It is now three months since the Court of Justice of the European Union announced its ‘temporary copying’ decision in the long running web licensing case between NLA and Meltwater.
The cries of ‘won’ and ‘lost’ over the narrow point of ‘temporary copying’ are confusing – and a number of our clients have asked for clarification about NLA licensing of web publications. The key point, which was not under review by the CJEU, is that web published content continues to have copyright protection and commercial use must be paid for. As decided by the High Court and upheld in the Court of Appeal, headlines and snippets of text can attract copyright protection and their use for commercial purposes requires a licence. As a result, publishers and journalists get a fair return for the content they create if it is used by others in paid-for monitoring services.
So what was the case about? There is a concise (and independent) summary on the Lexology web site.
From the perspective of NLA licence-holders: what has changed – and what has not?
Starting with what has not changed, the decision only applies to browsing of web sites; it does not legitimise printing out or downloading works without the permission of copyright owners. The 2012 Court of Appeal ruling on these points was not challenged, so organisations still require a licence for commercially exploiting web published content in these ways.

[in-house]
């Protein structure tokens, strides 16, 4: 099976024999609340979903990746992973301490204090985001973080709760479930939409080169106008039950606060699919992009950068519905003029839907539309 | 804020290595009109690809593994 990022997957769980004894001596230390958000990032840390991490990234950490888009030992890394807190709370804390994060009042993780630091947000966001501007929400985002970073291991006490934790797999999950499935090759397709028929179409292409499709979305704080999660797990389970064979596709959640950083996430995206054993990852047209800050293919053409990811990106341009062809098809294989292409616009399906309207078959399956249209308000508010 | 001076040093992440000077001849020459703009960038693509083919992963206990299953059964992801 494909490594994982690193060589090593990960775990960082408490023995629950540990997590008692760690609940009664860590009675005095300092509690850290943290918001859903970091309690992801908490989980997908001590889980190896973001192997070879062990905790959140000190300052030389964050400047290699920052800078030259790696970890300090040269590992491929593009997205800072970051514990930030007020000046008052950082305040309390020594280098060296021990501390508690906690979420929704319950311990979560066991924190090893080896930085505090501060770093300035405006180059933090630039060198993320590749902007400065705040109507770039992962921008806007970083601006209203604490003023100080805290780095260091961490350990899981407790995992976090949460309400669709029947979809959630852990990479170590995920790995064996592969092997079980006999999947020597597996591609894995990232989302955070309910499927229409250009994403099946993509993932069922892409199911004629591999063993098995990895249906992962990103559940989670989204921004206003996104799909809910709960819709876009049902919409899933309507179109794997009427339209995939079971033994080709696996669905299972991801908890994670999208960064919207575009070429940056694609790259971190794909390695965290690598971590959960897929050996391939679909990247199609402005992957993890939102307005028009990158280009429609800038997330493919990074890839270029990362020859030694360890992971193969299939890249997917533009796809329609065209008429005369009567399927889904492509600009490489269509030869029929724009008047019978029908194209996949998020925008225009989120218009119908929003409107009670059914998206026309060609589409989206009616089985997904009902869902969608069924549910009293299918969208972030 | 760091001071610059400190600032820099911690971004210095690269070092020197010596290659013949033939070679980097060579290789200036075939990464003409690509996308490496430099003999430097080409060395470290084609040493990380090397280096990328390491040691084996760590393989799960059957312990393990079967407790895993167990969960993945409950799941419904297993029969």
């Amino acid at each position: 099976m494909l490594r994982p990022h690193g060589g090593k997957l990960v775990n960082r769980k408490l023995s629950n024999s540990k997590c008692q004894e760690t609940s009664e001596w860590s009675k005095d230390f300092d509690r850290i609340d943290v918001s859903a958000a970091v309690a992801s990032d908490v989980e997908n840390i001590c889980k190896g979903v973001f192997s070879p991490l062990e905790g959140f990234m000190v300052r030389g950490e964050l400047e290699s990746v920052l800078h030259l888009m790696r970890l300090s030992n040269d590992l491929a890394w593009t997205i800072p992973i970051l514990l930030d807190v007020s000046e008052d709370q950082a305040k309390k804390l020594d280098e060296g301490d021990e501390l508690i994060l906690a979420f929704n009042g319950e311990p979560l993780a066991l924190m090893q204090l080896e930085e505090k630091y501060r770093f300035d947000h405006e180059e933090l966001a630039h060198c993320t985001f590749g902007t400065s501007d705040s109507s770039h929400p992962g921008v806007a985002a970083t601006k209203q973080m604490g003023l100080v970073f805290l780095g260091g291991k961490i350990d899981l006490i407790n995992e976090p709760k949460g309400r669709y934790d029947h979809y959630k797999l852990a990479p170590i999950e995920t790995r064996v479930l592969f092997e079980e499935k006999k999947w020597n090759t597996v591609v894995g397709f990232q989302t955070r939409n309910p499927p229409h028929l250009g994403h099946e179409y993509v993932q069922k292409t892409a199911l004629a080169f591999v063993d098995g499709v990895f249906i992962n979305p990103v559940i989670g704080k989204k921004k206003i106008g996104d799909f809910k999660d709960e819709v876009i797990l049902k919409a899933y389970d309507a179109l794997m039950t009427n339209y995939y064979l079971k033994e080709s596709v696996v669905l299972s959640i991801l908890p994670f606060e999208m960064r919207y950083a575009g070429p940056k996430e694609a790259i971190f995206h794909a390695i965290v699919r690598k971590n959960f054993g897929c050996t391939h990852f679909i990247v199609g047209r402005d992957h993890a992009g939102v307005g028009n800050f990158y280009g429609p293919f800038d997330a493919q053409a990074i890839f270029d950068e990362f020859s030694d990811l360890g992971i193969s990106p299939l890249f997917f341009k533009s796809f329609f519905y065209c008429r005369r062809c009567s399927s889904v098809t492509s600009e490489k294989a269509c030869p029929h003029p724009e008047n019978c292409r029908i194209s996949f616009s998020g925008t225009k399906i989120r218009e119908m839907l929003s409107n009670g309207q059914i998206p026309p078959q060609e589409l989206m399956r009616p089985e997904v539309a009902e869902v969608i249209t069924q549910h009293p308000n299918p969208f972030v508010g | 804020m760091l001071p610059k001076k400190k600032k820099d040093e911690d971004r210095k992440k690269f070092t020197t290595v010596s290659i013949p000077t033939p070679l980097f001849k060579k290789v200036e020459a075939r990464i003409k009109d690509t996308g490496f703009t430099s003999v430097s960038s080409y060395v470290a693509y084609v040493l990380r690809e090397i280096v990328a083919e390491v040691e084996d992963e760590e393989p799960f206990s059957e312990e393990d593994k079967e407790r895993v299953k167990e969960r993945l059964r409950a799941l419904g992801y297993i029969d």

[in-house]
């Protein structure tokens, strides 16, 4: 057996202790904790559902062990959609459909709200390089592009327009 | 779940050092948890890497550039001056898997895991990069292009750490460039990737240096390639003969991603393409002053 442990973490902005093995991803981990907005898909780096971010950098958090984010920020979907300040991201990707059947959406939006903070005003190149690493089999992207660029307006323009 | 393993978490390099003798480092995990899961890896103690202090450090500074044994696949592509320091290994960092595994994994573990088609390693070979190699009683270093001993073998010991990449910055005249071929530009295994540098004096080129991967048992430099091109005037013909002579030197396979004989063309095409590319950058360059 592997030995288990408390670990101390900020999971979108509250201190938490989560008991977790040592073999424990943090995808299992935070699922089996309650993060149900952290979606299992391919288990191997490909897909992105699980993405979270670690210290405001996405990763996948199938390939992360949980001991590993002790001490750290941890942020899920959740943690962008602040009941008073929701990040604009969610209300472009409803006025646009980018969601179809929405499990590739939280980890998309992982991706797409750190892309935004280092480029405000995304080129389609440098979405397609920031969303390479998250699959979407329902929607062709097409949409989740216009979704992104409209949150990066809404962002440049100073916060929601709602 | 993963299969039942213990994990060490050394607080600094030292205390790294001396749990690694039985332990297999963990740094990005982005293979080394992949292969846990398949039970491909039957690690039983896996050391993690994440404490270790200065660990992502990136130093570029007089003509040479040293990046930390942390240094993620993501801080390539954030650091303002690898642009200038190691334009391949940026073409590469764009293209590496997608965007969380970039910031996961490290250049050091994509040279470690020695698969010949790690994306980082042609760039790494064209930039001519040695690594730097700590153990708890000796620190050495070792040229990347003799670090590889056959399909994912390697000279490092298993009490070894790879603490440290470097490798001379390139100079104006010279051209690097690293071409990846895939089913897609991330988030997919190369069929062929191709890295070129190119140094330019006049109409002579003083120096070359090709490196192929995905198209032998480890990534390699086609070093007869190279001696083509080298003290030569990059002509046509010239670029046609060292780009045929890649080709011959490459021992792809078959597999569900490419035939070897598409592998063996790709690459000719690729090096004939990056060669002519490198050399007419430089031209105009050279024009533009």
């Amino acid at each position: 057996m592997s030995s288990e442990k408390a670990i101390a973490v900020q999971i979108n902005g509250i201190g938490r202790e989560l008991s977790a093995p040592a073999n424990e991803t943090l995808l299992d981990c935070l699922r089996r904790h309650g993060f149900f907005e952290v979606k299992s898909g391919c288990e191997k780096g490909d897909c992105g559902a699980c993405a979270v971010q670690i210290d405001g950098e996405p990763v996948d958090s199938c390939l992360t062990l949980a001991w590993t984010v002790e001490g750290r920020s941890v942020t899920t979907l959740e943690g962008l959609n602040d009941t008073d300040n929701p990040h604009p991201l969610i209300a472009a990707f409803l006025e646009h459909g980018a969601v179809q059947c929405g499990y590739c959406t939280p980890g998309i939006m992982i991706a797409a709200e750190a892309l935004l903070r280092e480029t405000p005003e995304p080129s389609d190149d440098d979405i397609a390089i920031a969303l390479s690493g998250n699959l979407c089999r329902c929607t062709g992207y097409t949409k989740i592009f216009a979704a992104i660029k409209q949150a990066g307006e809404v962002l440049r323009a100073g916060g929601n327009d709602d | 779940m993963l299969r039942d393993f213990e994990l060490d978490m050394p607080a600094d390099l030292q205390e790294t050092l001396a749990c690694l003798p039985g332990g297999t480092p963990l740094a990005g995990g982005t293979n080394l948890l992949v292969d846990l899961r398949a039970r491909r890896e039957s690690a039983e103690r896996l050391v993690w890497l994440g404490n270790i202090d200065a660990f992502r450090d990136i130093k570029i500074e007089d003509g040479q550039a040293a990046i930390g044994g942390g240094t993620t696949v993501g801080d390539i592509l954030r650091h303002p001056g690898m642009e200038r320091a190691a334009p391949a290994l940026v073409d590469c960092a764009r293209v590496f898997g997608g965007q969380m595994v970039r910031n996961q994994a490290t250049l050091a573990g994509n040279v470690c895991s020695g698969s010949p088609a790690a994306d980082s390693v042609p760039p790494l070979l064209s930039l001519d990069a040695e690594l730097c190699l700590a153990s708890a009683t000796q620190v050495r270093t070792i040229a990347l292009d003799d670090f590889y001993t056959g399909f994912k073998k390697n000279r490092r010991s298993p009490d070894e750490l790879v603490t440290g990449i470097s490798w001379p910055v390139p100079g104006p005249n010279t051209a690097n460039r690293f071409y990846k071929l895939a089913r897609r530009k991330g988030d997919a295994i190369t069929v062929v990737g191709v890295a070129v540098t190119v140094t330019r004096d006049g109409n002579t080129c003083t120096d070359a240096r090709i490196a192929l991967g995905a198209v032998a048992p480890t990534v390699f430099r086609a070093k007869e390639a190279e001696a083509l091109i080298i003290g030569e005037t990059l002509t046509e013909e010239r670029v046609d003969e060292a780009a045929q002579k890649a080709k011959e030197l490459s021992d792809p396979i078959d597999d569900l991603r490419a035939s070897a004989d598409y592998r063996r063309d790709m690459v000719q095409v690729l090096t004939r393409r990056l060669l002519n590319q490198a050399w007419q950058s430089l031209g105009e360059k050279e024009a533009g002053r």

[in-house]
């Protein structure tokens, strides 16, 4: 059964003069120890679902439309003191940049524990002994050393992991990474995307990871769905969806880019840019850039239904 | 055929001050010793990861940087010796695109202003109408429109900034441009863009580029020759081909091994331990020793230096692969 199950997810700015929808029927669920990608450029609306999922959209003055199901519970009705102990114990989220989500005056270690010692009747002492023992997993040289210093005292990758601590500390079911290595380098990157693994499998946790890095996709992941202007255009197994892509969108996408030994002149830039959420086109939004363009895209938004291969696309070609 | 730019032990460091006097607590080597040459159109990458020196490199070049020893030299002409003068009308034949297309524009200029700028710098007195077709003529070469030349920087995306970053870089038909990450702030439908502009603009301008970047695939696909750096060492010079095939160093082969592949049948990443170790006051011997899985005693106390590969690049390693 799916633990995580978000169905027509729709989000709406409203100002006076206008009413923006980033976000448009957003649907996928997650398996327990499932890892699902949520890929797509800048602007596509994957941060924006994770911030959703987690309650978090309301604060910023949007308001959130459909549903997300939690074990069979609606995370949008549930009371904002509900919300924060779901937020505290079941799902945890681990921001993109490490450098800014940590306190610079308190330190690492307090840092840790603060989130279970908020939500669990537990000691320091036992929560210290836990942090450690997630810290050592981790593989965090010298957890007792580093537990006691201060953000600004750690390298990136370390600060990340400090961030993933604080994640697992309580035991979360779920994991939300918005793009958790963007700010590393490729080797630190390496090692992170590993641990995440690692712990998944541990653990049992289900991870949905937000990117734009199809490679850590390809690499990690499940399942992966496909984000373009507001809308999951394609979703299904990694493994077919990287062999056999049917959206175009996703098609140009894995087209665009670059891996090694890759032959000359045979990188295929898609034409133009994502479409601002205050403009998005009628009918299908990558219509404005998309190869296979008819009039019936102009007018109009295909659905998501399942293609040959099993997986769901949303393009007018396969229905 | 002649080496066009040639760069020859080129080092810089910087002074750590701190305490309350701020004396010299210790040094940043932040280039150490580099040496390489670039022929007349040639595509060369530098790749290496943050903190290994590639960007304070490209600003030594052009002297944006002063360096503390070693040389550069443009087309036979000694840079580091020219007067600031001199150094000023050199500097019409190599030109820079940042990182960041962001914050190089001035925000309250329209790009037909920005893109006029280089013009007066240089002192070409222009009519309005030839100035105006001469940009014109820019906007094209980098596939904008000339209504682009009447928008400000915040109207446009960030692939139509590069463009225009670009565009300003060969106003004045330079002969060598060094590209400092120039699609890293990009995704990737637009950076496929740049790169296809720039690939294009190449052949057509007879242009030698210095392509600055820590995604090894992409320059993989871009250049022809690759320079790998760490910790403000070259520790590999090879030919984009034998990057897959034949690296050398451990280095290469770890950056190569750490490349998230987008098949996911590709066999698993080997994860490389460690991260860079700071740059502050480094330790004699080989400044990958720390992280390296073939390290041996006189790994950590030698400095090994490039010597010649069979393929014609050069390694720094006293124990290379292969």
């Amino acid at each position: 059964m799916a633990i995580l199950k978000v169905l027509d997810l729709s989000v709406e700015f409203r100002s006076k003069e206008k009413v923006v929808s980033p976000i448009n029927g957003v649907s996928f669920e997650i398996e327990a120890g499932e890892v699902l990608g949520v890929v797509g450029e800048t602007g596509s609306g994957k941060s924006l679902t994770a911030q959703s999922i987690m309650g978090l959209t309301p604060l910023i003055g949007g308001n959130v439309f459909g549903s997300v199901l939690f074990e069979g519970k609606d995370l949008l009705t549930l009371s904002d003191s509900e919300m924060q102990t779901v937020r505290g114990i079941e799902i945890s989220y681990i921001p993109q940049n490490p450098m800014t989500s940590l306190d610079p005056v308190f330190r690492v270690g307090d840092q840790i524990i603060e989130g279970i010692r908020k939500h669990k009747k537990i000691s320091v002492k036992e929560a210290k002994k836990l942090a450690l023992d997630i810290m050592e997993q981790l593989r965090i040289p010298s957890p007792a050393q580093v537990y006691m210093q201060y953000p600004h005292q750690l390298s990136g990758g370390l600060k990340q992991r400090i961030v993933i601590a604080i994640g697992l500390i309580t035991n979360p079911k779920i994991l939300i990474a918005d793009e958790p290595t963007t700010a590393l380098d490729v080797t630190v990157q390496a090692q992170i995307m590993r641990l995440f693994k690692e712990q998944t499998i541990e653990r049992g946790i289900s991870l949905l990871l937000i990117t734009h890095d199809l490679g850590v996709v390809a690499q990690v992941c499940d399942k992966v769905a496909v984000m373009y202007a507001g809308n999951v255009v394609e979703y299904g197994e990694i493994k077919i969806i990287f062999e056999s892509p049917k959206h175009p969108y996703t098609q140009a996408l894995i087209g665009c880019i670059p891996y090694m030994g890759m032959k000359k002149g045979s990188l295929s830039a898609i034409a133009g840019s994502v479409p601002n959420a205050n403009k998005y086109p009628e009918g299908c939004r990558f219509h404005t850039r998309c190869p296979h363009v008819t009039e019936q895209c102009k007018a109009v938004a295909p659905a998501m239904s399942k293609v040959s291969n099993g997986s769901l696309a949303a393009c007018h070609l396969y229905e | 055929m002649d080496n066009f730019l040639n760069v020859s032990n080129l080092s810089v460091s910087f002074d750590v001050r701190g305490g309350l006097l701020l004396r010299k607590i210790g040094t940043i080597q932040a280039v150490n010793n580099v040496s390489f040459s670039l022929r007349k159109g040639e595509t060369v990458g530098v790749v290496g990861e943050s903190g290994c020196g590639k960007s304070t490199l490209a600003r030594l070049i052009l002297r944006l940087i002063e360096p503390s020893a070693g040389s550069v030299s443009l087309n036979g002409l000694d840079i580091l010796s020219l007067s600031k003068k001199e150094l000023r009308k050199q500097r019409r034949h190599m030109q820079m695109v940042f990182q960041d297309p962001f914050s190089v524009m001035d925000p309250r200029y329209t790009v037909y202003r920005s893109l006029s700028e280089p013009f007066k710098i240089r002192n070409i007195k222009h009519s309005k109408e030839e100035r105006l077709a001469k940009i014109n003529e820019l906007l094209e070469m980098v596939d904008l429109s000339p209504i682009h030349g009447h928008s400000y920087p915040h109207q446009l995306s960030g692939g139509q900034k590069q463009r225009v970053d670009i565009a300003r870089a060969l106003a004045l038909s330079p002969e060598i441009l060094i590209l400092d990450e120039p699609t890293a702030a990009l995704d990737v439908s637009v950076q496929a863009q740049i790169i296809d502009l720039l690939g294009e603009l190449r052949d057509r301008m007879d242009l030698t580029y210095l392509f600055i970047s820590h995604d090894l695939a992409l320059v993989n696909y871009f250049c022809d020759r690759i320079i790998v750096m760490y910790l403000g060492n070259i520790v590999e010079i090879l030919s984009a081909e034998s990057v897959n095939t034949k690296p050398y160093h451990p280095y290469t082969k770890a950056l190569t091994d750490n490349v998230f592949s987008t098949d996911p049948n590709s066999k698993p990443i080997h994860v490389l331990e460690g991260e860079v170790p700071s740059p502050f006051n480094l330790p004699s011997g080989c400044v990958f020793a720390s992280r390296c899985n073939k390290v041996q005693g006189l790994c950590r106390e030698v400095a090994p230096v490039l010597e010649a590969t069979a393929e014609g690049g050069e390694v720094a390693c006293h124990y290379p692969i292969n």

Secondly, as stated, headlines and snippets, (integral to paid-for media monitoring services) continue to attract copyright protection. So any paid-for monitoring service sending e-mail summaries of media coverage also need a licence to provide the service to their clients.
This means that there is no change to the licensing of current services received by clients of media monitoring agencies. NLA media access customers who have a Web End User Licence will need to retain one.
Turning to what could change, there may be new services developing that will not require an end-user licence, but those are for monitoring agencies to define. NLA media access is ready to create appropriate licences for them, depending on what use of publishers’ content they might propose. We have indicated to service providers and relevant representative bodies that we are open to dialogue on any new services that might take advantage of the CJEU ruling, when they are ready to discuss them.